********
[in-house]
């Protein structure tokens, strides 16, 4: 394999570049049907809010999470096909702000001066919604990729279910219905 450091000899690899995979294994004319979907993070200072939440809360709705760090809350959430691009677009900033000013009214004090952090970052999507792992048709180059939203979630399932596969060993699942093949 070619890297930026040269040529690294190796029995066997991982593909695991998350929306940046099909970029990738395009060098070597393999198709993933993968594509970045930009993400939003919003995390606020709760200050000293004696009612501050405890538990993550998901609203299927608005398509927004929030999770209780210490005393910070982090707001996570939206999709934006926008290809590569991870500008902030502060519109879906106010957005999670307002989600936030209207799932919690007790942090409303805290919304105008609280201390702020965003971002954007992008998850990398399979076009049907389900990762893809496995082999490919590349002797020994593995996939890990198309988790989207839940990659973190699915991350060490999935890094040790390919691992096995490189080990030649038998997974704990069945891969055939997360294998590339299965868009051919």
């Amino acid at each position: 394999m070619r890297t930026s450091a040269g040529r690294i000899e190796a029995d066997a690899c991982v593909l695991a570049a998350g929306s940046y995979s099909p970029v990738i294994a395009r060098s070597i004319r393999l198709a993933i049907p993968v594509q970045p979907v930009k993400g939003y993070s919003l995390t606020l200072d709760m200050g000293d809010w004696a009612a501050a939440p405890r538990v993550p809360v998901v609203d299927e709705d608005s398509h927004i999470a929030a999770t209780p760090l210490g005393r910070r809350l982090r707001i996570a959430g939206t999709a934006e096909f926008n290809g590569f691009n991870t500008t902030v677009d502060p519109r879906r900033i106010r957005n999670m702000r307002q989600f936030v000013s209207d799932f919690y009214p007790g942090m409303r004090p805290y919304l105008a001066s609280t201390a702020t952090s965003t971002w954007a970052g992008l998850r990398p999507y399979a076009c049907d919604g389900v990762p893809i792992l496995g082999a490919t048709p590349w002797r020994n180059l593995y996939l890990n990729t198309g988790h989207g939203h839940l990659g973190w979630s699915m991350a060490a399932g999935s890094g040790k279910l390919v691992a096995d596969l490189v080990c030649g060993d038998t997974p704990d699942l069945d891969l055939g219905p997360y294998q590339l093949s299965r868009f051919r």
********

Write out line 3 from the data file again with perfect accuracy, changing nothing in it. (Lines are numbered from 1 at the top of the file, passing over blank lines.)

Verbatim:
């Amino acid at each position: 394999m070619r890297t930026s450091a040269g040529r690294i000899e190796a029995d066997a690899c991982v593909l695991a570049a998350g929306s940046y995979s099909p970029v990738i294994a395009r060098s070597i004319r393999l198709a993933i049907p993968v594509q970045p979907v930009k993400g939003y993070s919003l995390t606020l200072d709760m200050g000293d809010w004696a009612a501050a939440p405890r538990v993550p809360v998901v609203d299927e709705d608005s398509h927004i999470a929030a999770t209780p760090l210490g005393r910070r809350l982090r707001i996570a959430g939206t999709a934006e096909f926008n290809g590569f691009n991870t500008t902030v677009d502060p519109r879906r900033i106010r957005n999670m702000r307002q989600f936030v000013s209207d799932f919690y009214p007790g942090m409303r004090p805290y919304l105008a001066s609280t201390a702020t952090s965003t971002w954007a970052g992008l998850r990398p999507y399979a076009c049907d919604g389900v990762p893809i792992l496995g082999a490919t048709p590349w002797r020994n180059l593995y996939l890990n990729t198309g988790h989207g939203h839940l990659g973190w979630s699915m991350a060490a399932g999935s890094g040790k279910l390919v691992a096995d596969l490189v080990c030649g060993d038998t997974p704990d699942l069945d891969l055939g219905p997360y294998q590339l093949s299965r868009f051919r």